Look up at the calendar, and there are February and March both flown past, and here it is two hours to midnight. Better get this done before the computer turns into a pumpkin. Apart from one manic week at the end of Feb into March, it has been mostly an at-home or in-the-library time, reading, writing, walking, thinking, preparing PhD stuff.
The manic week mentioned above began with the Grace Hopper celebration in Dublin on the last Tuesday and Wednesday of Feb, and ended with a visit to Combilift in Monaghan. Sandwiched in between was one of the highlights of the year, the annual CESI AGM weekend.
1 Grace Hopper Local – I couldn’t describe it any better than Laura Tobin does here in her post on LinkedIn – I would say “all of the above” goes for me too Laura, and I echo your thanks to Stephen Howell and Ellen O’Neill of Microsoft for bringing us all together, and bringing the AnitaB.org team to Dublin. It was an absolute pleasure to be in the company of Genevieve Smith-Nunes, Pamela O’Brien, Laura Tobin, Niamh Stockil, Mary Carty, Kate Delaney, Vicky Twomey-Lee, Amanda Joliffe, (not to mention a few hundred other women) over the two days. To Laura’s shout outs I would add two stand out moments for me – our own Marty Carty rockin’ the room and suggesting that as each of us reaches ‘the room where it happens’ (my Hamilton-obsessed interpretation of what I think you mean, Mary), that we leave the door open no matter how cold it may be; and the entire Human Computer Interface panel discussion on design for inclusion. What a treat for me to have both Genevieve Smith-Nunes and Kathryn Parkes from that panel join in at my maker table with the TY students from Scoil Iosagain afterwards!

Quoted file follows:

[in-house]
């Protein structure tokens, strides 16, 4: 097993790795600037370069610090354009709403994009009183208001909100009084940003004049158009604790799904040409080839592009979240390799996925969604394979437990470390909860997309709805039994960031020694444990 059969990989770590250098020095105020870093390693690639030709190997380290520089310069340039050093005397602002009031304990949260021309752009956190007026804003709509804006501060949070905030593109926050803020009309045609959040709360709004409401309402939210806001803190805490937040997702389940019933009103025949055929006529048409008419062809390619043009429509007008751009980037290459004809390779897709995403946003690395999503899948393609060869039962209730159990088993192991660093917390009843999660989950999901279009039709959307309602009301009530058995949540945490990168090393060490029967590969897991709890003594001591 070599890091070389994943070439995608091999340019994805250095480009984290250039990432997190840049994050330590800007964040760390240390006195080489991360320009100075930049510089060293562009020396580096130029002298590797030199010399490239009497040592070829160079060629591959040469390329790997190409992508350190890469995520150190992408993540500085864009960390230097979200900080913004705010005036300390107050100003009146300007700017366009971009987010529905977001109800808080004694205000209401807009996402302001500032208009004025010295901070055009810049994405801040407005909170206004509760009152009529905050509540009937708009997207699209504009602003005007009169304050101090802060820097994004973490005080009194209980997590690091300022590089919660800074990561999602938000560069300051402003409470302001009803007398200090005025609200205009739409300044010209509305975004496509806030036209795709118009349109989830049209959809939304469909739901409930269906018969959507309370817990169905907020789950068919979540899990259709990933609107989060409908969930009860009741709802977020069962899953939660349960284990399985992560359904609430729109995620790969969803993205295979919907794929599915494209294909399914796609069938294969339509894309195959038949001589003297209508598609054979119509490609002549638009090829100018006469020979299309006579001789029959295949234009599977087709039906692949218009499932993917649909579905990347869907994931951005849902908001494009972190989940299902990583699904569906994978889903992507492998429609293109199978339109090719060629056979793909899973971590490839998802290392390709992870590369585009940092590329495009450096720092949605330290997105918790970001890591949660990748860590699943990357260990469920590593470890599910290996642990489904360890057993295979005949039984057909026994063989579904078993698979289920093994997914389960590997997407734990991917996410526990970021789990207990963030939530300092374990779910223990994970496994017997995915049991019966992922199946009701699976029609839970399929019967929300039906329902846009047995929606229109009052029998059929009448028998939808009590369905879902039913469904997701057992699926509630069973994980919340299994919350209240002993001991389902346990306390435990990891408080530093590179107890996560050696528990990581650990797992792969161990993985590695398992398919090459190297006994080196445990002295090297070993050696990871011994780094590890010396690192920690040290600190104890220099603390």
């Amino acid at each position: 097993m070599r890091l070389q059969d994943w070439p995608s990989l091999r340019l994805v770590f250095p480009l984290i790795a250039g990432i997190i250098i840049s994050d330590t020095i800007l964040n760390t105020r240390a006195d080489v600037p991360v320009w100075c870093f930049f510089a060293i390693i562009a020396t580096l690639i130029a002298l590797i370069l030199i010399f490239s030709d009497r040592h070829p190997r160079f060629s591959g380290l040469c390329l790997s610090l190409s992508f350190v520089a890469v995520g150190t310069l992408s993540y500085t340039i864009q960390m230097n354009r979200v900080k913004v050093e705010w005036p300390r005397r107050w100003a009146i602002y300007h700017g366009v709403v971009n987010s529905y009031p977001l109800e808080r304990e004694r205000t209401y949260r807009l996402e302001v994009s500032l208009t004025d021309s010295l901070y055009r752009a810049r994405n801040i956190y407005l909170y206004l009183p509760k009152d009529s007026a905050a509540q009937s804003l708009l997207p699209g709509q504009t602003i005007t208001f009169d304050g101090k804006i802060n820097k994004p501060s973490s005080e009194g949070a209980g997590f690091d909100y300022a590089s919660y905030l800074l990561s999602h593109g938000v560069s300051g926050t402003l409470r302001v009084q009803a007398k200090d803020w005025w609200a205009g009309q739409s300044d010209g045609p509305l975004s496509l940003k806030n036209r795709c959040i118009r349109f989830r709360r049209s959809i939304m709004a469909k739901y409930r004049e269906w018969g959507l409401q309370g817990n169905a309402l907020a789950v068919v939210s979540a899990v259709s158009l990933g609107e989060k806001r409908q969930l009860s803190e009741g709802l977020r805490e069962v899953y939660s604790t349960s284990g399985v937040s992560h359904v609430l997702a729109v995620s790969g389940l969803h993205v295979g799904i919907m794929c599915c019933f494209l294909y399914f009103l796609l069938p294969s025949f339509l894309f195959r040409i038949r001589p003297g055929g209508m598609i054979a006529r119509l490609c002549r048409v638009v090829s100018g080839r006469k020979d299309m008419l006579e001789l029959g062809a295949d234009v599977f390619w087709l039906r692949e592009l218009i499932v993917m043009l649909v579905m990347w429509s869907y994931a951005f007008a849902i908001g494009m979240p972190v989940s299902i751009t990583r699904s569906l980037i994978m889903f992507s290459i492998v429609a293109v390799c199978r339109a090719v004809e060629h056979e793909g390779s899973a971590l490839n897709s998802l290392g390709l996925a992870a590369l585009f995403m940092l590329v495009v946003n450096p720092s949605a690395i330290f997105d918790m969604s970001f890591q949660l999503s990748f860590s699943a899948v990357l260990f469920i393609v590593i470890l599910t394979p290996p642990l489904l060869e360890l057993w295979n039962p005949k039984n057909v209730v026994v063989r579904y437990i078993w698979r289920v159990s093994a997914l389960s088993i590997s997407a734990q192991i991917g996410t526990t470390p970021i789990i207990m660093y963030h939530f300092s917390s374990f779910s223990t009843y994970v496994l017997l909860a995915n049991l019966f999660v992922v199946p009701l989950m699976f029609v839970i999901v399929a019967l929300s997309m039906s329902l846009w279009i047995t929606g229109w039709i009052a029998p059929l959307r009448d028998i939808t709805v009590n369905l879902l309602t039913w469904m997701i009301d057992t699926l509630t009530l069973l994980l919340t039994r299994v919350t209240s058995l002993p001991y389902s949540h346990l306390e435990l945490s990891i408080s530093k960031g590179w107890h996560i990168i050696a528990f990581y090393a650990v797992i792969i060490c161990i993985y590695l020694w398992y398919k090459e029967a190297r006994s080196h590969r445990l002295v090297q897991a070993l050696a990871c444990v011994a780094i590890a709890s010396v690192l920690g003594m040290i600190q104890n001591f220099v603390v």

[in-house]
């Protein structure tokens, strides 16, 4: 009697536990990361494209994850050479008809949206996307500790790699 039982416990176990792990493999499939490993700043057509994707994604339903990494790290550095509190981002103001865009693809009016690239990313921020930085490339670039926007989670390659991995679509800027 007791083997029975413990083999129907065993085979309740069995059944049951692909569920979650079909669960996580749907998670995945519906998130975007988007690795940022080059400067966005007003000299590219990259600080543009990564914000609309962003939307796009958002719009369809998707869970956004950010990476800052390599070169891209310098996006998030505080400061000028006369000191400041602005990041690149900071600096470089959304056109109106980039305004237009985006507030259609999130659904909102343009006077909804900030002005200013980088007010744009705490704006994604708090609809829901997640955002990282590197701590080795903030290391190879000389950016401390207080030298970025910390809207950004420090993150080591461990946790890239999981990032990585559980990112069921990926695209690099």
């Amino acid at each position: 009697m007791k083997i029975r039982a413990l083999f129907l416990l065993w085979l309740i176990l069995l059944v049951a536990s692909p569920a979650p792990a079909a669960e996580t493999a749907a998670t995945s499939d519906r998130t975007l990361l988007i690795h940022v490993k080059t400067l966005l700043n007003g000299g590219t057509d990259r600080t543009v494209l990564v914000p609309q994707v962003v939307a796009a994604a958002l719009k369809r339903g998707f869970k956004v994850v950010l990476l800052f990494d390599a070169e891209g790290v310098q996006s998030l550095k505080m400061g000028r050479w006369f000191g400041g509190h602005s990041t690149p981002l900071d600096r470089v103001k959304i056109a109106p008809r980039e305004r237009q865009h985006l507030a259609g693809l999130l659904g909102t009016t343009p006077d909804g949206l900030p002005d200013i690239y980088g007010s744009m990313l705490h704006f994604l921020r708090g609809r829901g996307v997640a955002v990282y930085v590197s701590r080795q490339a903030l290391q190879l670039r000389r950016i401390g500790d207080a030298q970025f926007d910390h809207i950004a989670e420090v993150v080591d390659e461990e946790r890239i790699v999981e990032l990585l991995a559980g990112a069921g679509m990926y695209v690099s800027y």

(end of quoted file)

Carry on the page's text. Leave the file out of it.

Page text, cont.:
2 CESI weekend: #tmCESI and CESIcon Thanks to Sarah Jayne Carey, Tony Riley and the motley crew from the Computers In Education Society of Ireland (www.cesi.ie), aided and abetted by the team from MakerMeetIE, we celebrated TEN YEARS of TeachMeet in Ireland at the Sheraton Hotel in Athlone. As ever, it was lovely to greet old friends and make new friends, in between hearing a variety of ideas and stories from presenters kind enough to give up their Friday night. And as ever, there was much to take away, but this time me absolute favourite was a gem from fellow biology wonk Declan Cathcart, an immersive Tree Of Life website called onezoom.org – has to be said I have spent a lot of time there since. Cara McDermott took some deadly pictures over the weekend – see them here document Pat Seavers and his team attempt at the paper tower challenge:
There was fun fun fun also with the geodesic dome building challenge led by Pamela O’Brien:
I was happy to do a nanopresentation wish us all a Happy Tenth Birthday, with many folk from that first CESImeet evening still going strong!! 150 TeachMeets and 70 volunteer organisers across the island since Feb 2009.
Next morning at #CESIcon proper in Athlone IT it was my pleasure and privilege to give the opening keynote address, and speak on behalf of the tribe on the conference theme “Creativity, Computers, Collaboration – Practitioners’ Perspectives”. Thank you to the National Executive for this invitation, and for placing me in the good company of a co-speaker I admire very much, Sean Gallagher.